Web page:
The Thought that Counts

prints mounted to cradled board
private collection
“The Thought that Counts” takes a broad look at the nature of gift giving.

I developed this body of work after flipping through the dozens of gift catalogs I’ve collected over the past few years. I keep them because they are full of enticing, beautifully photographed items. Often these items are not terribly unusual and contain thousands of calories. The catalogs are fun to peruse for their visual value and for their psychological aspects. You can practically see Mrs. Fields teasing you with that Supreme Brownie Lovers Basket (only $39.95, plus shipping).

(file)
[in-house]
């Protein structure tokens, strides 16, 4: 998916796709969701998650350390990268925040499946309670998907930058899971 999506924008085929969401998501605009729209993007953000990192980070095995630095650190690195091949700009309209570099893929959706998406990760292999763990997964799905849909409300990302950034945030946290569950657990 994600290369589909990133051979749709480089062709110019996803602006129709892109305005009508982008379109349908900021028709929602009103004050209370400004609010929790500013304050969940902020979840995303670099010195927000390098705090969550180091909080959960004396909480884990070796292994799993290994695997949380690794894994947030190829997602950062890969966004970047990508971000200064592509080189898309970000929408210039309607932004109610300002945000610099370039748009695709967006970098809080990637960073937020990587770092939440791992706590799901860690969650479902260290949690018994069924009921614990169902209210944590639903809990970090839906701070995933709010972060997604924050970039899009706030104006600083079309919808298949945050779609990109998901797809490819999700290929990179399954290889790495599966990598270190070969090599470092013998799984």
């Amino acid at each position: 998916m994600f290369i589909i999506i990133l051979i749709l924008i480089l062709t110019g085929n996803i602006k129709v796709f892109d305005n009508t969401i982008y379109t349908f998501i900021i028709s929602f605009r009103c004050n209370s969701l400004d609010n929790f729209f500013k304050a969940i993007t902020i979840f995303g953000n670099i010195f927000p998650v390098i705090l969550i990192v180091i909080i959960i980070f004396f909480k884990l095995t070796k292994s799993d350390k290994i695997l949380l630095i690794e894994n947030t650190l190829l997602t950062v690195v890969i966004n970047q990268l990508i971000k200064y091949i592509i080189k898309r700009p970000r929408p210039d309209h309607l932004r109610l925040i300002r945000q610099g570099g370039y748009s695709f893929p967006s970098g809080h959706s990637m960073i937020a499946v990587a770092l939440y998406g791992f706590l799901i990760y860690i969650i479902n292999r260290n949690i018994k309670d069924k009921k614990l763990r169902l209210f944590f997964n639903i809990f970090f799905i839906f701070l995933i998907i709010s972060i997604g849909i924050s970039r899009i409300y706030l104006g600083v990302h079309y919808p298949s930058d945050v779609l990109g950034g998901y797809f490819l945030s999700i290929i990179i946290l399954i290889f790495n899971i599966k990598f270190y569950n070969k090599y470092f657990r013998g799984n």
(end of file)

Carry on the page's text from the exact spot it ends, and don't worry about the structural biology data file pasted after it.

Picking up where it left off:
Today’s gift industry is a multi-billion dollar machine dependant on our somewhat guilt driven spending. We’ve all seen the news reports of seasonal retailer’s expectations and results. If we don’t buy these things, people lose their jobs. If you don’t give gifts, your friends will think you don’t like them. You’ll disappoint your family. We feel constant pressure, from all forms of media advertising, to let our family and friends know that they are special and loved. Go ahead; send them the Funny Bunny Easter Treats Deluxe Tower for only $59.95 plus shipping instead of a card. It’s the right thing to do isn’t it? If we don’t give expensive gifts, are we bad people? If you don’t “support your national economy”, are you unpatriotic?

Isn’t it the thought that counts?